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Google's entrance to the Chinese market

by Brownie Sun Feb 26th, 2006 at 05:11:05 PM EST

Google finally obtained a license for its China-based website on Feb. 22, Xinhua news agency reported. The US economy and the Chinese public will benefit from this. The problem of course is that to enter the Chinese market Google has had to block access to info the Chinese government considers a threat such as references to the Tiananmen Square massacre and famous dissidents. Thus, Google's move might turn out to be a factor in arresting the development of Chinese knowledge-seekers and fortifying the authoritarianism of the Chinese government.


Google acknowledged that its self-censorship contradicts its mission to provide free access to as much info as possible. But the company defended its position by saying it's better to make a flawed contribution than no contribution at all.

The Chinese government defended its ban with more confidence (and in the most predictable manner).  "What we have done in regulating the Internet is consistent with international practice," said Liu Zhengrong, deputy director general of Internet Affairs Bureau under the State Council Information Office, for China Daily. Here's more from him on the ban:


China Daily, Feb. 17.

Generally speaking, opinion on China's public affairs is actively discussed on the Internet in China, including sharply worded political content. As for the topics and contents that are prohibited to be spread, Chinese laws such as the Resolution of the National People's Congress Standing Committee on Internet Safety and Regulations on Online Information Service Management contain specific provisions. In recent years, the Internet-related confederations have played an active role in helping website administrators and users understand these laws.

This explanation is, yes, so evasive it does little to persuade one that the Chinese government has allowed even highly controversial issues to be openly discussed. But Google is also to blame, some critics have pointed out. By agreeing to withhold information about key issues in Chinese history considered to be taboo, the firm is actually collaborating with the Chinese government and helping it perpetuate some of its authoritarian practices.

True, but right now Google needs to enter China's rapidly expanding online market of some 111 million users, the second largest internet market in the world. One important reason is that by doing so, it will make an important contribution to American economy.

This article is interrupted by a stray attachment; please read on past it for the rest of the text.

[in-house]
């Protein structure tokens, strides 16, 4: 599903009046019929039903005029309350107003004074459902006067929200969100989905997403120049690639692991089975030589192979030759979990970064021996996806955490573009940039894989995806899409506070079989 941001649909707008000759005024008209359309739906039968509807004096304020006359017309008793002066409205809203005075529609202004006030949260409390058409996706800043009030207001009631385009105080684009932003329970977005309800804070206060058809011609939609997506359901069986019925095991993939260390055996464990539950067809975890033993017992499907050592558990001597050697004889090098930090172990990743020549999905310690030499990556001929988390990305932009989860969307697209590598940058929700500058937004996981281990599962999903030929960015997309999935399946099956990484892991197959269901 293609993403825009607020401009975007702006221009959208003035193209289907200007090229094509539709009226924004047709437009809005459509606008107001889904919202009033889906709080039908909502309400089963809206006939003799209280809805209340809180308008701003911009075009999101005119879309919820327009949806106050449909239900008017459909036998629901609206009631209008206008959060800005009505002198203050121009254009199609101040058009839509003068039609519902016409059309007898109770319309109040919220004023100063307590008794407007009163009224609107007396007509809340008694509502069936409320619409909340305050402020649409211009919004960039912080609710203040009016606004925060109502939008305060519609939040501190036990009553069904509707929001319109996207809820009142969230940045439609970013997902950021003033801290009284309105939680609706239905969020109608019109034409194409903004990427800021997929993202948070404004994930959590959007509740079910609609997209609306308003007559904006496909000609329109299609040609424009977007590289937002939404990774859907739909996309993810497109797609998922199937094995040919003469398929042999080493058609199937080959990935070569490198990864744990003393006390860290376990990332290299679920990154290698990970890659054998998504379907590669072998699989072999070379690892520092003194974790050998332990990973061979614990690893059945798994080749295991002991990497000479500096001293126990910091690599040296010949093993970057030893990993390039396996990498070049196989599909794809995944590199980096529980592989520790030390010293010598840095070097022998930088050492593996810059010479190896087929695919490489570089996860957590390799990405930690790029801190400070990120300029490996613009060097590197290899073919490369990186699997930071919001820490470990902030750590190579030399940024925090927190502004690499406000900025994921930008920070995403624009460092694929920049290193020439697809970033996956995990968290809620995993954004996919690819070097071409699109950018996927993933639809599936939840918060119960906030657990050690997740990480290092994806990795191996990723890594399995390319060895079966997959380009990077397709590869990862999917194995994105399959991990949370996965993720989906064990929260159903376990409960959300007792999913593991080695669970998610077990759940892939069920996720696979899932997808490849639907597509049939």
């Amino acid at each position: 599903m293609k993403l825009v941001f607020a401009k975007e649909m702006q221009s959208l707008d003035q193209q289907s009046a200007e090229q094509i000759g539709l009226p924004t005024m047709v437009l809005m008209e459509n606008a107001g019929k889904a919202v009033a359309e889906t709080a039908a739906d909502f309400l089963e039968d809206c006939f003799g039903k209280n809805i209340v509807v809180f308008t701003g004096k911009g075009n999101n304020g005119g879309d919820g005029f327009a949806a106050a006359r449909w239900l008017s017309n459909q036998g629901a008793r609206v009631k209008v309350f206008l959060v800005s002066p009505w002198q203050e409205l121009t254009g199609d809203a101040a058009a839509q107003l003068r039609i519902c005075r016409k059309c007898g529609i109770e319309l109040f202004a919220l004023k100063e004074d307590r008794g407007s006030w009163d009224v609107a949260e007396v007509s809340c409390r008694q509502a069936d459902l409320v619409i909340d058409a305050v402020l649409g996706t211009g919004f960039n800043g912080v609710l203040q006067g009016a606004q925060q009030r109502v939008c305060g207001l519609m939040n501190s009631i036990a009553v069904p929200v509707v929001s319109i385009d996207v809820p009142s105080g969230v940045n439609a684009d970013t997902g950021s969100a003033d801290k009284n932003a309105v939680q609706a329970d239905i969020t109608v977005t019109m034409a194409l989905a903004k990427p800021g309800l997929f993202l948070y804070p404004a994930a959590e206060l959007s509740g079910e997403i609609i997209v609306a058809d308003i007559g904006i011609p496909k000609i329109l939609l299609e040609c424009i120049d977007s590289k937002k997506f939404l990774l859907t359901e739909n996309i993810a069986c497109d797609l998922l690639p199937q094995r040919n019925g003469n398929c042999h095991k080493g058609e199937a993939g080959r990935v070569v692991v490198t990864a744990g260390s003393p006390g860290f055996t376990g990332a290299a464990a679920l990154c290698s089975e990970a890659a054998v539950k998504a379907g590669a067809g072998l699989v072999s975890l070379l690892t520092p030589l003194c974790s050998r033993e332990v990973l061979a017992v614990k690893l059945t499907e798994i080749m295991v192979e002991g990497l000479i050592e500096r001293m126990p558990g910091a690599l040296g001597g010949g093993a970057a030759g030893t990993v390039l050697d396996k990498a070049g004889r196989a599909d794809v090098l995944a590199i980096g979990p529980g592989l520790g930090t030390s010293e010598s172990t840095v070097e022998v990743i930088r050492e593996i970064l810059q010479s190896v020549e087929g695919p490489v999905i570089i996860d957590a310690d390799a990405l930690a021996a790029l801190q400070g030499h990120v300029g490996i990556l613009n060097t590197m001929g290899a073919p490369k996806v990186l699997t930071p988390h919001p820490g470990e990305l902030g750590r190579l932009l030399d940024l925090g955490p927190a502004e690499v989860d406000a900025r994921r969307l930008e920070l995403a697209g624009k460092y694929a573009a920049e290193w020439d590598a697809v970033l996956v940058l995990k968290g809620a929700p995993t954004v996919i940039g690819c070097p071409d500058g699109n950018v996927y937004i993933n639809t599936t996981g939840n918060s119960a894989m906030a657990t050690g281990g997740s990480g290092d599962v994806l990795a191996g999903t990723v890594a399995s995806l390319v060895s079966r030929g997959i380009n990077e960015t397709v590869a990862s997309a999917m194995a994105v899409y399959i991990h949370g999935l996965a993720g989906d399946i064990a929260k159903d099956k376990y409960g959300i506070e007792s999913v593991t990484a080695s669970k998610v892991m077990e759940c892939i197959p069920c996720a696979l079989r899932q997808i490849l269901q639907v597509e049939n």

The need for such a contribution can also be seen when one takes into consideration Chinese President Hu Jintao's announcement from Feb. 22 that:

China should speed up changes in the way it expands the economy to ensure sustainable development and competitiveness on a global scale.
...
To speed up this process would enable China to survive increasingly fierce global competition, and therefore to secure its own interests.

Also, by entering the Chinese market Google will help the two countries communicate even more, one thing they need in order to be healthy competitors.

But Google and the American economy are not the only ones that will benefit from Google's move. Chinese citizens will have access to a huge body of information except for 20 broad content categories, including pornography and other banned political material.

The poor, under-middle-class, and middle-class citizens of China actually don't need this information because it's irrelevant to their lives and they wouldn't be able to use it to their benefit or to put it in context since they lack critical thinking and detailed historical knowledge. This tendency actually applies to mass populations in general. And these citizens of Chinese society are also unlikely to go online, according to a 2005 report which surveyed internet usage and impact in five Chinese cities.

Net using in China increases with the amount of education one gets and the amount of money they make, the report concludes. About 90 percent of the interviewees with a bachelor's or a higher degree go online, while only less than 15 percent of the interviewees with a middle-school education or less do so, the report says. Also, according to this report, the largest number of users is among university or college professors (87.5 percent), entrepreneurs in foreign or private companies (81 percent), and high-school, primary-school and middle-school teachers (81.5 percent).

And these net users are actually the ones that need access to the banned political info. Compared to those who don't use internet and don't need the banned information, net-users make up a smaller percentage. But they are the most economically, politically, socially, and culturally progressive elements within Chinese society, so they need to have access to this info.

It was good for Google to strike the deal with China because the U.S. will benefit at a time when it needs to. But it might be the case that by denying access to key bits of political information, Google is guilty of complicity in restricting the prospects of the most promising elements of Chinese society. Thus, it might also be strengthening the Chinese government's authoritarian regime. But then, the Chinese government has proven that a market economy is possible even without a democratic government. Only time will show how sustainable Chinese development has been.

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